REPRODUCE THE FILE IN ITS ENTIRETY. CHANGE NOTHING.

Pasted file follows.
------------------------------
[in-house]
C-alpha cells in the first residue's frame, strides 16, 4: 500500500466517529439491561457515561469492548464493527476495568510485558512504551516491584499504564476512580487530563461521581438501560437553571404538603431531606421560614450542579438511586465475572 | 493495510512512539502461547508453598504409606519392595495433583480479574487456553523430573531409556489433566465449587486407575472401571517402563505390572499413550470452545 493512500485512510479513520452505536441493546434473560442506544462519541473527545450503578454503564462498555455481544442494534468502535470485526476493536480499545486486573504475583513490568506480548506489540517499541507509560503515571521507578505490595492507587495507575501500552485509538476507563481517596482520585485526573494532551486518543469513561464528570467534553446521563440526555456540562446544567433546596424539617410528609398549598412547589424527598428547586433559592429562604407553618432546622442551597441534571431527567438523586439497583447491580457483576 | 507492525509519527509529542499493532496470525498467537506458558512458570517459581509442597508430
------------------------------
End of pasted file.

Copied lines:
[in-house]
C-alpha cells in the first residue's frame, strides 16, 4: 500500500466517529439491561457515561469492548464493527476495568510485558512504551516491584499504564476512580487530563461521581438501560437553571404538603431531606421560614450542579438511586465475572 | 493495510512512539502461547508453598504409606519392595495433583480479574487456553523430573531409556489433566465449587486407575472401571517402563505390572499413550470452545 493512500485512510479513520452505536441493546434473560442506544462519541473527545450503578454503564462498555455481544442494534468502535470485526476493536480499545486486573504475583513490568506480548506489540517499541507509560503515571521507578505490595492507587495507575501500552485509538476507563481517596482520585485526573494532551486518543469513561464528570467534553446521563440526555456540562446544567433546596424539617410528609398549598412547589424527598428547586433559592429562604407553618432546622442551597441534571431527567438523586439497583447491580457483576 | 507492525509519527509529542499493532496470525498467537506458558512458570517459581509442597508430